o   Configure Azure AD Identity Protection

o   Azure AD Join

o   Enterprise State Roaming

o   Configure self-service password reset

o   Implement conditional access policies

o   Manage multiple directories

o   Perform an access review

  • Implement and manage hybrid identities
    May include but not limited to

o   Install and Configure Azure AD Connect

o   Configure federation and single sign-on

o   Manage Azure AD Connect

o   Manage password sync and writeback

This is an area that I didn’t stress over when questions from here appeared, but I also do quite a bit with this because I spend a lot of time configuring these things for Office 365.  Assuming that you have some experience with Azure AD setup and configuration, as well as Azure AD Connect, you really will want to make sure you fill in your gaps. For example, if you’re strong on setting up federation, you’ll probably be in good shape for that, but you might want to make sure you have a good understanding of how to configure Pass-through configuration.

Another area that I suspect may trip people up will be the Azure AD Identity Protection and Conditional Access Policies.  These services are straightforward to configure (imho), but if you’ve not had the need to use them, then taking a bit of time to make sure you understand what each one does, why you want it, and how to configure it will make a big difference.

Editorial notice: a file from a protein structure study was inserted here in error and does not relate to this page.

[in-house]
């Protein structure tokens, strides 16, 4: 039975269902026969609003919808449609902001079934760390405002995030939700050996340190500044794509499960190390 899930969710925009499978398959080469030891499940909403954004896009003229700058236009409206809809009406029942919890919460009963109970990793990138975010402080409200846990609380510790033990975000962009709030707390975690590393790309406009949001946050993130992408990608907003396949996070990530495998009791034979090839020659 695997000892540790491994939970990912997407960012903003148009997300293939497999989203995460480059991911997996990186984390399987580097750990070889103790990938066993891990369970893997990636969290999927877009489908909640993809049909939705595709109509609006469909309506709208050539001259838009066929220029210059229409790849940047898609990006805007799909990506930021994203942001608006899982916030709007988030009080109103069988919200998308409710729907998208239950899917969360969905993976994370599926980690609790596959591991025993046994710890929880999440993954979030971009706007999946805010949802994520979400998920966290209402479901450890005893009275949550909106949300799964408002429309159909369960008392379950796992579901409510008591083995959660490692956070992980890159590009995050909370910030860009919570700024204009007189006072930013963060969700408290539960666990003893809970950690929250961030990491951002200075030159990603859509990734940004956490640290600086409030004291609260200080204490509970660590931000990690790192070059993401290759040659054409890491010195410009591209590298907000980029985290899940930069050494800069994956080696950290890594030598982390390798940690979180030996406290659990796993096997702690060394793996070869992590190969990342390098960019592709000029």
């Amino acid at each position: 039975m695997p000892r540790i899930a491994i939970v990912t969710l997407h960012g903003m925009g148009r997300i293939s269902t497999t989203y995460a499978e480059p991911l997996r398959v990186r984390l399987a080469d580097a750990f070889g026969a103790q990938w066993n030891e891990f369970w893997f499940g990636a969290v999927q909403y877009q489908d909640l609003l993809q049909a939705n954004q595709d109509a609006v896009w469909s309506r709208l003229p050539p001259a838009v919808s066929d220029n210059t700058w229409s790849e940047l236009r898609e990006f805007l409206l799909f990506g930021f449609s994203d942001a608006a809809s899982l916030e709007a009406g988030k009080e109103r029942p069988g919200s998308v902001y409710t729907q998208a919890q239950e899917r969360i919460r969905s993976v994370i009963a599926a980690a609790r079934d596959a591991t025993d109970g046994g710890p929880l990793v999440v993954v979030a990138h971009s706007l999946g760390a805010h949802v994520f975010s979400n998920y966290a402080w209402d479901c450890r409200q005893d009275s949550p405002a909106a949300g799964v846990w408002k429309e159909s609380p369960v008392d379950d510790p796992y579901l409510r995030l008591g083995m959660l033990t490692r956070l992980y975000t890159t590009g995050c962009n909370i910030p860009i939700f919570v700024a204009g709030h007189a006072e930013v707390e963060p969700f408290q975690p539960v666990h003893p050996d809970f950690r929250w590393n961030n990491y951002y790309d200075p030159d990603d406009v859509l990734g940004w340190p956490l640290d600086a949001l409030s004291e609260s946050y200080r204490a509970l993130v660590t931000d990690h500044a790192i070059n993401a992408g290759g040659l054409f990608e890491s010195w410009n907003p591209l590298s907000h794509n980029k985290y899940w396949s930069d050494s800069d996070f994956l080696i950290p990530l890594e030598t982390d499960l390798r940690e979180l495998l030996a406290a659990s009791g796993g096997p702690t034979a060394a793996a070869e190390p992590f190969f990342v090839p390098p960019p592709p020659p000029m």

Part 2 will cover the content from AZ-101.


Fun with Windows Deployment Services in WS2012 R2

Recently we’ve been having some random strangeness happening with our Windows Deployment Services (WDS) server in the office. A look around the environment didn’t uncover any “A-HA!” moments. All looked as it should. Performance counters and metrics were all where they should have been. But it didn’t change the fact that there was a noticeable, sudden downturn in performance of the WDS environment. We looked at the underlying SAN, the virtualization platform, the network infrastructure, the VMs themselves. They all were returning smiling happy faces and saying “Nothing to See Here.”

Now all this digging around did unearth some other issues that we needed to address, especially around patching of our VMs. I found a couple that somehow hadn’t been patched in over 2 1/2 years. Oops. That’s not really a good thing.  The WDS server wasn’t one of those, but it did have quite a few pending so I took the opportunity to take it offline and do some maintenance and patching (and in the process of running terminal sessions from within VM console sessions from within RDP sessions I managed to trigger updates to our SAN. But that’s a story for a different blog post. Suffice it to say it all ended up just fine).

Patches downloaded, installed, server rebooted. A quick test . . . no change in the performance. Grrrrrrrrr. But not really unexpected.

And so, in the grand tradition of IT expediency and pragmatism I had the thought “I could have built a new server faster than this.” So after consulting with a few colleagues we decided I should do just that. It allowed us to tick a few different boxes anyway, and it just happened to coincide with some unexpected free time in my schedule. So off I went!